“An examination of one generation’s complex and diverse navigation between public and private experience.” Film International
Lynne Sachs makes films, installations, performances and web projects that explore the intricate relationship between personal observations and broader historical experiences by weaving together poetry, collage, painting, politics and layered sound design. Strongly committed to a dialogue between cinematic theory and practice, she searches for a rigorous play between image and sound, pushing the visual and aural textures in her work with every new project. Her five essay films took her to Vietnam, Bosnia, Israel, Italy and Germany — sites affected by international war – where she looked at the space between a community’s collective memory and her own subjective perceptions. Recently, after 25 years of making experimental documentaries, Sachs learned something that turned her filmmaking upside down. While working on Your Day is My Night (2013) in NYC’s Chinatown, she saw that her subjects were performing for her rather than revealing something completely honest about their lives. The process of recording guaranteed that some aspect of the project would be artificial. This moved Sachs toward a new type of filmmaking — she invited her subjects to become her collaborators — to work with her to make the film about their lives.
Sachs has made over 25 films, supported by fellowships from the Rockefeller and Jerome Foundations and the New York State Council on the Arts. Her films have screened at the New York Film Festival, the Sundance Film Festival and Toronto’s Images Festival. Her work has also been exhibited at the Museum of Modern Art, the Whitney, Walker Art Center, Wexner Center for the Arts and other venues nationally and internationally.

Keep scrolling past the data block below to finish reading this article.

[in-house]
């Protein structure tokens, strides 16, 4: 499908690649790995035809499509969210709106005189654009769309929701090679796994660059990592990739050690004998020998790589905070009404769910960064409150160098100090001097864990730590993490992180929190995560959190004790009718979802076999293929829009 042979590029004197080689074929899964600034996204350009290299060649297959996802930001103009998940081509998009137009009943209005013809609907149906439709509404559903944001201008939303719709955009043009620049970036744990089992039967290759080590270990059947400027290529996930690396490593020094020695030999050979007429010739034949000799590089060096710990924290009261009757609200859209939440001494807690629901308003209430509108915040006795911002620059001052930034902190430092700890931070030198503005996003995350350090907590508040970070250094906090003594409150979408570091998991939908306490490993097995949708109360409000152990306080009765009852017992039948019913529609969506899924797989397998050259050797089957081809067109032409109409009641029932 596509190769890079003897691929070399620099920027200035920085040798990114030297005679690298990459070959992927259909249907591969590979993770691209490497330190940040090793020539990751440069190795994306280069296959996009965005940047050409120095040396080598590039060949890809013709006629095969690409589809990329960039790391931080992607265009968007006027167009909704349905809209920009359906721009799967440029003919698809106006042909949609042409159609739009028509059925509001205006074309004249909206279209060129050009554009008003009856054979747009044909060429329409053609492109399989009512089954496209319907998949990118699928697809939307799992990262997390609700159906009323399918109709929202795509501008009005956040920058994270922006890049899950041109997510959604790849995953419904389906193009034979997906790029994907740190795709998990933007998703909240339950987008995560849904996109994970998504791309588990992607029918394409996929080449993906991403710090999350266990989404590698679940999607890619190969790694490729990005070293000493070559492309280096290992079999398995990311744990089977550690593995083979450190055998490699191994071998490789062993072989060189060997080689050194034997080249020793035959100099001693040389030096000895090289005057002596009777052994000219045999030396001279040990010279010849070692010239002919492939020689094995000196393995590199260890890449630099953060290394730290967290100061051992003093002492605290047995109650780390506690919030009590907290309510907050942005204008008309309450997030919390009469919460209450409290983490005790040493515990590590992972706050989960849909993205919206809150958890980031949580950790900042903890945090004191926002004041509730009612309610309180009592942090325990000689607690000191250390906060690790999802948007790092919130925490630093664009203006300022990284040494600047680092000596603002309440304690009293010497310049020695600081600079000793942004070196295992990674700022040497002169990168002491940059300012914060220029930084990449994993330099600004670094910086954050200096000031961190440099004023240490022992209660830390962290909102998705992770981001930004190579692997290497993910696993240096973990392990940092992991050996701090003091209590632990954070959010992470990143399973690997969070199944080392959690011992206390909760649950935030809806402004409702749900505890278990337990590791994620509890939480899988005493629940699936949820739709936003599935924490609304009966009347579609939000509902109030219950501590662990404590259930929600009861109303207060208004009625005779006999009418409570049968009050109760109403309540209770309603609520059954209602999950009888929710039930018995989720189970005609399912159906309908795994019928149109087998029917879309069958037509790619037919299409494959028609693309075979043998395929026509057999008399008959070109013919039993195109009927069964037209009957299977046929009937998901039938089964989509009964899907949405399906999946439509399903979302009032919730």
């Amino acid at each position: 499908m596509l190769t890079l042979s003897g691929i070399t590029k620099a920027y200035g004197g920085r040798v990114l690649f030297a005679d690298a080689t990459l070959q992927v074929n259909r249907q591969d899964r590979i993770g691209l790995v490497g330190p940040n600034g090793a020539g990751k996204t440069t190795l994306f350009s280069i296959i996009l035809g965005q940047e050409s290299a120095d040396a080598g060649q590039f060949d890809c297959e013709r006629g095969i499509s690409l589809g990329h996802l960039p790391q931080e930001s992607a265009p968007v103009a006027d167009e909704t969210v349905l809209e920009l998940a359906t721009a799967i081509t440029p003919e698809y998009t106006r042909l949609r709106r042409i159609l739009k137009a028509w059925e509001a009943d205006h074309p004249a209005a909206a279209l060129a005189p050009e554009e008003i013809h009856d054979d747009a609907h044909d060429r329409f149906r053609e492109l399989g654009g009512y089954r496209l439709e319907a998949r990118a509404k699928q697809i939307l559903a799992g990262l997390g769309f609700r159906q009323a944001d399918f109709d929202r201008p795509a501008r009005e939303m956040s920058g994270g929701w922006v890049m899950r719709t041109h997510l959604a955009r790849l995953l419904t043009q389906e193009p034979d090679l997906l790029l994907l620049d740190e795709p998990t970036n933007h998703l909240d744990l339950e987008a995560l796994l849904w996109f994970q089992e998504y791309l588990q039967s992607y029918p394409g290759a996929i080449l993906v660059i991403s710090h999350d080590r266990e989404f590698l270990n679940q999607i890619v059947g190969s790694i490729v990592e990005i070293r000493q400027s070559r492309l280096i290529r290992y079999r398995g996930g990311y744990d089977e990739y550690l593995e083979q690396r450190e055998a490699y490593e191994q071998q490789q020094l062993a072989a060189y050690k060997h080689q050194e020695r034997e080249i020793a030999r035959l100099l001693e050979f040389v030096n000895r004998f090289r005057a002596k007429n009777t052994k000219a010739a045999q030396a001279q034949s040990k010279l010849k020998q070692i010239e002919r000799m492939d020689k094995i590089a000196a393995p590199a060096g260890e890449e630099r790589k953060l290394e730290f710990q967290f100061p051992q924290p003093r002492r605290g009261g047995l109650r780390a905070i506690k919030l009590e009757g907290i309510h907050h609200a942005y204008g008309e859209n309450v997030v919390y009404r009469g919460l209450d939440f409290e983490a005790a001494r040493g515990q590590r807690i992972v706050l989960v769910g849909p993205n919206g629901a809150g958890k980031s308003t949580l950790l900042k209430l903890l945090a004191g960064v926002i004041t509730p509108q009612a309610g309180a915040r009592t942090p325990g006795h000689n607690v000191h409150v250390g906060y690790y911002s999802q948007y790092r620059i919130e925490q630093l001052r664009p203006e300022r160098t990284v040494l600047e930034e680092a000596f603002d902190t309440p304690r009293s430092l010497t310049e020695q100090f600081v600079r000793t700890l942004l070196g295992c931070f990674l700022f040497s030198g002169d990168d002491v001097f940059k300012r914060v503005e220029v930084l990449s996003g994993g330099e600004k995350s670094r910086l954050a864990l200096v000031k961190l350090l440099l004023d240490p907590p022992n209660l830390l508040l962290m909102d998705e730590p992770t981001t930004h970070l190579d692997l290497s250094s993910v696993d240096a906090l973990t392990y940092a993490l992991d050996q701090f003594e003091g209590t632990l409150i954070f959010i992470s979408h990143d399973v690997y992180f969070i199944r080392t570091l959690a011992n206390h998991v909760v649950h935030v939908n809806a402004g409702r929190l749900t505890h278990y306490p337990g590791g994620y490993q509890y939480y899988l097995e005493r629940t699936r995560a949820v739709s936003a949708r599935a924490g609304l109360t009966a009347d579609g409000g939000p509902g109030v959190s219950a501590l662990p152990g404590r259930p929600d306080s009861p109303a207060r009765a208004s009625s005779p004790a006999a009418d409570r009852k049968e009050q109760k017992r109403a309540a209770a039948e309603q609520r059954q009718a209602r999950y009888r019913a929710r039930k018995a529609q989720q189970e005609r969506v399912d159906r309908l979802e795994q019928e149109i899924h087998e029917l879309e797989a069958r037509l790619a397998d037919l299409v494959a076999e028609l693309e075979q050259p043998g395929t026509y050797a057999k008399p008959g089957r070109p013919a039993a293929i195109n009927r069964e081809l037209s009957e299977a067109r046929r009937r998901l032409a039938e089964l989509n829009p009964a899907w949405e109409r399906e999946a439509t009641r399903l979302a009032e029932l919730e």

Su Friedrich began filmmaking in 1978 and has produced and directed twenty 16mm films and videos, including Gut Renovation (2012), From the Ground Up (2007), Seeing Red (2005),The Head of a Pin (2004), The Odds of Recovery (2002), Hide and Seek (1996), Rules of the Road (1993), First Comes Love (1991), Sink or Swim (1990), Damned If You Don’t (1987), The Ties That Bind (1984), and Gently Down the Stream (1981). Her films have won many awards, including the Grand Prix at the Melbourne Film Festival and Outstanding Documentary at Outfest. Friedrich has received fellowships from the Rockefeller and Guggenheim Foundations as well as numerous grants from the Jerome Foundation, NYFA, NYSCA and ITVS, and in 1995 she received the Cal Arts/Alpert Award. Her work is widely screened in the United States, Canada and Europe and has been the subject of retrospectives at the Museum of Modern Art, the Whitney Museum of American Art, the Rotterdam International Film Festival, The London Lesbian and Gay Film Festival, The Stadtkino in Vienna, the Pacific Cinematheque in Vancouver, the National Film Theater in London, the Buenos Aires Festival of Independent Cinema, the New York Gay and Lesbian Film Festival, the First Tokyo Lesbian and Gay Film Festival, the Cork Film Festival in Ireland, the Wellington Film Festival in New Zealand, The Bios Art Center in Athens, Greece, and the Anthology Film Archives in New York. Friedrich is the writer, cinematographer, director and editor of all her films, with the exception of Hide and Seek, which was co-written by Cathy Quinlan and shot by Jim Denault. Her work is screened and distributed widely throughout the US, Canada and Europe. She teaches film & video production at Princeton University. Her DVD collection is distributed by Outcast Films.